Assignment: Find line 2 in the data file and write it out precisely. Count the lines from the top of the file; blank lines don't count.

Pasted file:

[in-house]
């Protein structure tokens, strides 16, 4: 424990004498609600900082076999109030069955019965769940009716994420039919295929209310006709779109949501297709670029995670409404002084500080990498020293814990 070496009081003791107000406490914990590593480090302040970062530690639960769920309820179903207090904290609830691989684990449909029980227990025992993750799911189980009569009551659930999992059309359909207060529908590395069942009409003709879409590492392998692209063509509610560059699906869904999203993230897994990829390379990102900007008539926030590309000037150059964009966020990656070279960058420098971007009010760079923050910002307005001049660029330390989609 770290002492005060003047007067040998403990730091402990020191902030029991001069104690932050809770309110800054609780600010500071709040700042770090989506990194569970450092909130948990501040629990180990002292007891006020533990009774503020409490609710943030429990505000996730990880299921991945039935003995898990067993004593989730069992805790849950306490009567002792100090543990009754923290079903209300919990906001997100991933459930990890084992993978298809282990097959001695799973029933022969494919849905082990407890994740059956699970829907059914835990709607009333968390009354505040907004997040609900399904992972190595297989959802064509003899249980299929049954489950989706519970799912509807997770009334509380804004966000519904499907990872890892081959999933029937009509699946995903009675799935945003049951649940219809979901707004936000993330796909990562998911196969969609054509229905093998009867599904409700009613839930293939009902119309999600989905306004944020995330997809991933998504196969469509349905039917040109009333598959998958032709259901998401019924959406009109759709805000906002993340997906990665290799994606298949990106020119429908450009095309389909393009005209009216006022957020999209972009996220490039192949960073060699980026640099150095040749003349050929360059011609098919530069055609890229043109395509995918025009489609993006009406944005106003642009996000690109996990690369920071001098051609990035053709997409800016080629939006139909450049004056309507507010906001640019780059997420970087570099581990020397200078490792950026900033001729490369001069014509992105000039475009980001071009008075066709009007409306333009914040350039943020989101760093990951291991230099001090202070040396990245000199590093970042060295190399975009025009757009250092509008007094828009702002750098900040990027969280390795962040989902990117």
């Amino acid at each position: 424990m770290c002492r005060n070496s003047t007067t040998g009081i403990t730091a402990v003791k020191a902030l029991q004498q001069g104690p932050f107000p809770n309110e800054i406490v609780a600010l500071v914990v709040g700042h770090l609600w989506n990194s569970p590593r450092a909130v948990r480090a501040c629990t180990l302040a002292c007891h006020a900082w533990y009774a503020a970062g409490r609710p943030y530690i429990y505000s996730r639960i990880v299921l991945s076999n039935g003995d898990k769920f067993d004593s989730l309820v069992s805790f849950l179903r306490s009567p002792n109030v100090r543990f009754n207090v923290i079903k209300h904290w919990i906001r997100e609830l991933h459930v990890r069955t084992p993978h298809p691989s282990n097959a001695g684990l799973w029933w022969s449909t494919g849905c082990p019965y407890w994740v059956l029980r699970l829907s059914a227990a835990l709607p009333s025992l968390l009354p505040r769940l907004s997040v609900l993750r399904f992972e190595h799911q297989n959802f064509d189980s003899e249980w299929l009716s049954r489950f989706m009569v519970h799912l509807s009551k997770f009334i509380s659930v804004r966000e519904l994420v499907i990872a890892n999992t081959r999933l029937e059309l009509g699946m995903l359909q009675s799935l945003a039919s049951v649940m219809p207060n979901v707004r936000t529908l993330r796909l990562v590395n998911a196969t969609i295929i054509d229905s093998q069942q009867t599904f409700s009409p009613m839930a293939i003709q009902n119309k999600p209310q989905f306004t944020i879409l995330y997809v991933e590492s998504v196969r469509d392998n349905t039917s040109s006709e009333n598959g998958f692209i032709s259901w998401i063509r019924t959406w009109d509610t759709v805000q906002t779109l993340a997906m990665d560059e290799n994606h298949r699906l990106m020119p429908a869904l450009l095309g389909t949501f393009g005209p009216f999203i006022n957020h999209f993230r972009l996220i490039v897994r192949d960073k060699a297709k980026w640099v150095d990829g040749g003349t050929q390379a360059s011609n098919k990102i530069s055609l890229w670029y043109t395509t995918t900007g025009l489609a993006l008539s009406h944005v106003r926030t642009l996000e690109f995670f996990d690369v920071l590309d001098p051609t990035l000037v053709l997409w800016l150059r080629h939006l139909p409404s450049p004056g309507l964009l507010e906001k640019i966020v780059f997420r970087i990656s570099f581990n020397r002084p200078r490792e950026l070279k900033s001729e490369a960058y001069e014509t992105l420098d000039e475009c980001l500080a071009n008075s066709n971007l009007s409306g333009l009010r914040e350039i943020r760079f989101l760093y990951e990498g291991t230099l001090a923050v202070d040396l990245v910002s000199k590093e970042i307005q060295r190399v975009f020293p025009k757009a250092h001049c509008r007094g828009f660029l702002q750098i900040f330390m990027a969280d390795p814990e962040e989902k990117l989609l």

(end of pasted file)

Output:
């Protein structure tokens, strides 16, 4: 424990004498609600900082076999109030069955019965769940009716994420039919295929209310006709779109949501297709670029995670409404002084500080990498020293814990 070496009081003791107000406490914990590593480090302040970062530690639960769920309820179903207090904290609830691989684990449909029980227990025992993750799911189980009569009551659930999992059309359909207060529908590395069942009409003709879409590492392998692209063509509610560059699906869904999203993230897994990829390379990102900007008539926030590309000037150059964009966020990656070279960058420098971007009010760079923050910002307005001049660029330390989609 770290002492005060003047007067040998403990730091402990020191902030029991001069104690932050809770309110800054609780600010500071709040700042770090989506990194569970450092909130948990501040629990180990002292007891006020533990009774503020409490609710943030429990505000996730990880299921991945039935003995898990067993004593989730069992805790849950306490009567002792100090543990009754923290079903209300919990906001997100991933459930990890084992993978298809282990097959001695799973029933022969494919849905082990407890994740059956699970829907059914835990709607009333968390009354505040907004997040609900399904992972190595297989959802064509003899249980299929049954489950989706519970799912509807997770009334509380804004966000519904499907990872890892081959999933029937009509699946995903009675799935945003049951649940219809979901707004936000993330796909990562998911196969969609054509229905093998009867599904409700009613839930293939009902119309999600989905306004944020995330997809991933998504196969469509349905039917040109009333598959998958032709259901998401019924959406009109759709805000906002993340997906990665290799994606298949990106020119429908450009095309389909393009005209009216006022957020999209972009996220490039192949960073060699980026640099150095040749003349050929360059011609098919530069055609890229043109395509995918025009489609993006009406944005106003642009996000690109996990690369920071001098051609990035053709997409800016080629939006139909450049004056309507507010906001640019780059997420970087570099581990020397200078490792950026900033001729490369001069014509992105000039475009980001071009008075066709009007409306333009914040350039943020989101760093990951291991230099001090202070040396990245000199590093970042060295190399975009025009757009250092509008007094828009702002750098900040990027969280390795962040989902990117």